Here again, it was an accidental meeting: materials sometimes speak! I found this abandoned pile of olive tree wood and immediately it inspired me. Those shapes dictated the path to follow. The intention was to give new life to those former trees. Every trunk is cleaned and finished with coloured tiles and microcrystalline wax. I made very small changes necessary for stability, sometimes none, and so they become sculptures, a lamp, a stool, … all unique pieces, both for shape and for the final result.

Amazing furnishings were born also from the partnership with Casarialto, which new projects are you working at in this moment?

The partnership with Casarialto is priceless: when a designer and an insider meet, they exchange expertise and the inspiration becomes a choral matter. It certainly leads me to realize things that I could never have done independently. I love to try giving life to the imagination, and the vision of Caterine Urban is refined, elegant, contemporary with a sensitivity aimed at enhancing both Italian and local savoir faire. I believe that engagement is always fruitful in terms of personal and professional enrichment. Moreover, the pieces I made will be on display at Palazzo Litta in Milan during the time of Salone del Mobile. What a thrill!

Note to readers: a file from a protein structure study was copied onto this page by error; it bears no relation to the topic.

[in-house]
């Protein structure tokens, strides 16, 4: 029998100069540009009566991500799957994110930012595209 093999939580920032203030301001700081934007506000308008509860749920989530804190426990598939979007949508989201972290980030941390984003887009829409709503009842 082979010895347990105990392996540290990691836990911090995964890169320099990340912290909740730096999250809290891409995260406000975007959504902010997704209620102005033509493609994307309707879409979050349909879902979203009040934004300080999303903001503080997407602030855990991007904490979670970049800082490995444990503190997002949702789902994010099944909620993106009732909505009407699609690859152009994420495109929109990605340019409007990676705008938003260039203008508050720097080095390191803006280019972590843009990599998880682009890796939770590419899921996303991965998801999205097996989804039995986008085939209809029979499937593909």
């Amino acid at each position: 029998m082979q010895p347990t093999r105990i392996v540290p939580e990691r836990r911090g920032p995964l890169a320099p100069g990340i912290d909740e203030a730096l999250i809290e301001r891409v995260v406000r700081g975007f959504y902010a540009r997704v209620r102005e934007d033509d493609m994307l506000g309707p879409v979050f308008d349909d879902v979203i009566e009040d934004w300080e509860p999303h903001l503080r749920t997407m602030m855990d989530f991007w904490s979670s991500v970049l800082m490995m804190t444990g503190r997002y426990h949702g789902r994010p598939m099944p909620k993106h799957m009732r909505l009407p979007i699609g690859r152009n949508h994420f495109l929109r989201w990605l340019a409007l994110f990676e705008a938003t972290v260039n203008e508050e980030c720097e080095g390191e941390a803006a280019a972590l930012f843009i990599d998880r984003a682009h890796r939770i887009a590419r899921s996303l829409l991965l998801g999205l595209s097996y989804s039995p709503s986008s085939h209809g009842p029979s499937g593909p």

Recently I cooperated also with Fornace Orsoni participating to the making of one of ten pieces (that will be seen in Venice at the end of August) for a very famous Italian fashion brand. This time it’s traditional hammer work for really special artworks. It was an honour for me to be called and cooperate with these pre-eminent Italians for an exhibition that promises to be very exclusive.

Finally, I would like to work on new original subjects, always mixing plaster and glass, composing with shapes and materials to achieve vibrant results, home accessories.


You live between Venice and Turin, two major cities of art and culture, are there events and initiatives aimed at promoting and sustaining high-quality artistic handicraft?

In Venice, there is Glass Week, an event in which I participated for three seasons, but that this year won’t see me present because I’m busy developing other projects. But also Homofaber…well there is no shortage of opportunities here, if only walking in the streets.  In Turin there is Paratissima, that I visited and where I always thought of taking part, but sadly the last two years were too complicated to think about participating.

However, I’ve had the chance to know, especially in Turin, interesting people and situations that give me good feedback to my activity and keep me going to continue.

The creative process never ends…and we’ll see! 

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Photo credits @ MNM Venezia – Michela Nardin